The behind-the-scenes work to craft legal protections for Pacific Gas & Electric Company in the wake of California’s deadliest fire is beginning to come to light – exposing the great lengths, and cost, it took Gov. Gavin Newsom and his administration to develop them.
An investigation by Sacramento’s ABC10 revealed white-shoe law firm O’Melveny & Myers billed California taxpayers $3 million to develop and draft Assembly Bill 1054.
The Newsom administration also tapped investment bank Guggenheim Securities to assist in the drafting of the law, at $3.7 million in taxpayer expense.
The television station’s report found that the Newsom administration also blurred the lines of independence of the PUC by enlisting its staff to assist in the drafting of the law it would ultimately vote to codify after approval from the legislature.
The law instituted a $21 billion wildfire insurance fund, available to utilities who obtained a safety certification from California’s Public Utilities Commission (PUC).
For PG&E to earn certification, AB 1054 required the utility demonstrate four things in a report: a wildfire plan, an agreement that PG&E would work on “company safety culture,” institute a company safety committee, and agree to reporting safety issues to the CPUC board.
A late draft of the bill, which was ultimately nixed, included a fifth requirement: that PG&E receive a positive safety determination from state regulatory officials.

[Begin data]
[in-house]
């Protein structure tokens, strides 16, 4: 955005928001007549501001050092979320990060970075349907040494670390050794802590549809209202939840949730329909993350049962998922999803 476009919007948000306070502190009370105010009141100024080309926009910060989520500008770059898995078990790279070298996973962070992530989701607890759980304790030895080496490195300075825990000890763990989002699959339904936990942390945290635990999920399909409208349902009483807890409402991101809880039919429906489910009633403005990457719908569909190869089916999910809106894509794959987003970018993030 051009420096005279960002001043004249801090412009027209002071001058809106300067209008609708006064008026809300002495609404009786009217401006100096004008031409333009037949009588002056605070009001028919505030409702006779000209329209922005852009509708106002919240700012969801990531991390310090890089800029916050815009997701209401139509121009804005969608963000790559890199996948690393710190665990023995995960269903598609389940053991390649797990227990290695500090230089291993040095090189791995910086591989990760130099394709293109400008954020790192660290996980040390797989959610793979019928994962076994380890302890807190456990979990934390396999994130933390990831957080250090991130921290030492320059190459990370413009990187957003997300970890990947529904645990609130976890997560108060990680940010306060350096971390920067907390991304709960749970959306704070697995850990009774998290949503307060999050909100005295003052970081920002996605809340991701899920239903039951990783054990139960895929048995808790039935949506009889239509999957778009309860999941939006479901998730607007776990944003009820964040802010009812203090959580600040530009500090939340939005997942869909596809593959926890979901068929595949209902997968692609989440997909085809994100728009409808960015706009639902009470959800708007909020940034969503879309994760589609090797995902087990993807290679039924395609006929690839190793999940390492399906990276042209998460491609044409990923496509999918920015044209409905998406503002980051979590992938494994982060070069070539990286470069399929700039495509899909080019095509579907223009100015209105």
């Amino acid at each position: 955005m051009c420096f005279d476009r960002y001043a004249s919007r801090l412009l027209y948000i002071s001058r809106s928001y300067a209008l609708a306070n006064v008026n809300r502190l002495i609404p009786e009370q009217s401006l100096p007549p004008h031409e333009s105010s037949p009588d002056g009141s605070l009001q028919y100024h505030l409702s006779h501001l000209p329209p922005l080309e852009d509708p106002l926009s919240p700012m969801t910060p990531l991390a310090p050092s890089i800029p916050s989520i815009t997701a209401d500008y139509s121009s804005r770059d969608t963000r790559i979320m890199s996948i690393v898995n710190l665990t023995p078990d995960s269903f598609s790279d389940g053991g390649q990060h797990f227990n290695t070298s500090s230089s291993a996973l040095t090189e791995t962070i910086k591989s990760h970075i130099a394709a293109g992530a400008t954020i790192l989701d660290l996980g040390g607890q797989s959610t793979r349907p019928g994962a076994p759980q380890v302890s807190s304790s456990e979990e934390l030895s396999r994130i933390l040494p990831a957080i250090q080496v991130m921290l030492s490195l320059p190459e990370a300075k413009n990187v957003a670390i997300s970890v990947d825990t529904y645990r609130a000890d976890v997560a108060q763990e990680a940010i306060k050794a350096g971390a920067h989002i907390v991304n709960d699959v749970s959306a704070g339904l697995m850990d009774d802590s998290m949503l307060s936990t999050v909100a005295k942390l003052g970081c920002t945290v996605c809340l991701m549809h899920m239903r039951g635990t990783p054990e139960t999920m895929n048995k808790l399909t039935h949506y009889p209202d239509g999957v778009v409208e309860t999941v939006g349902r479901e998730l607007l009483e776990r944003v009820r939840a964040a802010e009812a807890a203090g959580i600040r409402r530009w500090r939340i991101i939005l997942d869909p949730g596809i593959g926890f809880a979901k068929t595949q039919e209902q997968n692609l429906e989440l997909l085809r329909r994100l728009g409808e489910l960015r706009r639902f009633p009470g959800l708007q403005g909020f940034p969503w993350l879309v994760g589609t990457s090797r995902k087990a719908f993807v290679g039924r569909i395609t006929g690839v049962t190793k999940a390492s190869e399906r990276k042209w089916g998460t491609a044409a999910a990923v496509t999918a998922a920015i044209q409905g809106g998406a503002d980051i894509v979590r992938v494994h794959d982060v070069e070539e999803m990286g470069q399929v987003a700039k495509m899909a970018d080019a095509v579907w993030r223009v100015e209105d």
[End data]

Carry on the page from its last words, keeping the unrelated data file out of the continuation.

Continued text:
Stripping the safety review element from the bill led legislative staffers to derisively refer to the bill as ““the governor’s bill on utility stability,” the station reported.
“I did not want to sign this,” said former PUC director Alice Stebbins, the official who signed off on PG&E’s first certificate two years ago. “The bottom line is I was told to sign it. You will sign this. Period.”
Stebbins says she signed it because AB 1054 automatically generated PG&E’s certificate, not because she or the PUC made a finding that the company had become safe.
“I trusted my Governor. I trusted my commissioners. And that was a mistake,” Stebbins told the Sacramento station.
Equally of importance, the law shifted the burden of proof on liability from the utilities, demonstrating they acted responsibly, to the victims of wildfires demonstrating the utilities acted negligently.
And it capped the wildfire damages that can be taken away from the profits taken in by utilities’ shareholders at $4 billion.
“If this had been in place during the 2017, 2018 and 2019 fires, PG&E shareholders would have been on the hook for about $4 billion dollars, not for the tens of billions that they’ve ultimately ended up paying out,” Nat Skinner of the PUC’s Public Advocate Office said.